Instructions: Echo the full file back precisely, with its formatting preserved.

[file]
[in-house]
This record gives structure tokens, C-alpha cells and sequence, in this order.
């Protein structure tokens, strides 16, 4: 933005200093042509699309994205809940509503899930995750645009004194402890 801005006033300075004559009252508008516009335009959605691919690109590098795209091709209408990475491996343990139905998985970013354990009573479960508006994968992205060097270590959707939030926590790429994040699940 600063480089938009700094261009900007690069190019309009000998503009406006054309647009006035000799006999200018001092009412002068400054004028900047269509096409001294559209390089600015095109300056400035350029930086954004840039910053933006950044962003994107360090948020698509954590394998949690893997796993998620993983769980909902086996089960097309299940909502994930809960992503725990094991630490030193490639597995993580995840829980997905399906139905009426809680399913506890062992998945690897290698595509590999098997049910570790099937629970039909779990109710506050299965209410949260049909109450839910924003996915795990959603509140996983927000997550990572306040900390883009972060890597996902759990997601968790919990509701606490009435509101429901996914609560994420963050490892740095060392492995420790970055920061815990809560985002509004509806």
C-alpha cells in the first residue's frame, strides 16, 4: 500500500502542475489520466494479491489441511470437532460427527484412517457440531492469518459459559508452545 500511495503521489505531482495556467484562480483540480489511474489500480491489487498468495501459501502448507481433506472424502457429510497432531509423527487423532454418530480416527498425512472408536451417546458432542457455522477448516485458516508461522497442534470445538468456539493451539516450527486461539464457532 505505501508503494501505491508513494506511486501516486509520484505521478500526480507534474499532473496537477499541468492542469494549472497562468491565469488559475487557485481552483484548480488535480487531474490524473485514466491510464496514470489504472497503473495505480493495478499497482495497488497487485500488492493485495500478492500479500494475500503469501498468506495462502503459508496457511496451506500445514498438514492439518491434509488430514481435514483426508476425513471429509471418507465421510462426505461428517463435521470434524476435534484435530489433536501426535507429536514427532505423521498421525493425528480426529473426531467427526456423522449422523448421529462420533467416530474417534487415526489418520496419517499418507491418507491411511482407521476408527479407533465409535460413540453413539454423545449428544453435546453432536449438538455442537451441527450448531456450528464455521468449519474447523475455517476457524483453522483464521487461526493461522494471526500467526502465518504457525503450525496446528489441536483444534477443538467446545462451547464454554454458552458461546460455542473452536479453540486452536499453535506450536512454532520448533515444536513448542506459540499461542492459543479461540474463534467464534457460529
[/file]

[in-house]
This record gives structure tokens, C-alpha cells and sequence, in this order.
């Protein structure tokens, strides 16, 4: 933005200093042509699309994205809940509503899930995750645009004194402890 801005006033300075004559009252508008516009335009959605691919690109590098795209091709209408990475491996343990139905998985970013354990009573479960508006994968992205060097270590959707939030926590790429994040699940 600063480089938009700094261009900007690069190019309009000998503009406006054309647009006035000799006999200018001092009412002068400054004028900047269509096409001294559209390089600015095109300056400035350029930086954004840039910053933006950044962003994107360090948020698509954590394998949690893997796993998620993983769980909902086996089960097309299940909502994930809960992503725990094991630490030193490639597995993580995840829980997905399906139905009426809680399913506890062992998945690897290698595509590999098997049910570790099937629970039909779990109710506050299965209410949260049909109450839910924003996915795990959603509140996983927000997550990572306040900390883009972060890597996902759990997601968790919990509701606490009435509101429901996914609560994420963050490892740095060392492995420790970055920061815990809560985002509004509806």
C-alpha cells in the first residue's frame, strides 16, 4: 500500500502542475489520466494479491489441511470437532460427527484412517457440531492469518459459559508452545 500511495503521489505531482495556467484562480483540480489511474489500480491489487498468495501459501502448507481433506472424502457429510497432531509423527487423532454418530480416527498425512472408536451417546458432542457455522477448516485458516508461522497442534470445538468456539493451539516450527486461539464457532 505505501508503494501505491508513494506511486501516486509520484505521478500526480507534474499532473496537477499541468492542469494549472497562468491565469488559475487557485481552483484548480488535480487531474490524473485514466491510464496514470489504472497503473495505480493495478499497482495497488497487485500488492493485495500478492500479500494475500503469501498468506495462502503459508496457511496451506500445514498438514492439518491434509488430514481435514483426508476425513471429509471418507465421510462426505461428517463435521470434524476435534484435530489433536501426535507429536514427532505423521498421525493425528480426529473426531467427526456423522449422523448421529462420533467416530474417534487415526489418520496419517499418507491418507491411511482407521476408527479407533465409535460413540453413539454423545449428544453435546453432536449438538455442537451441527450448531456450528464455521468449519474447523475455517476457524483453522483464521487461526493461522494471526500467526502465518504457525503450525496446528489441536483444534477443538467446545462451547464454554454458552458461546460455542473452536479453540486452536499453535506450536512454532520448533515444536513448542506459540499461542492459543479461540474463534467464534457460529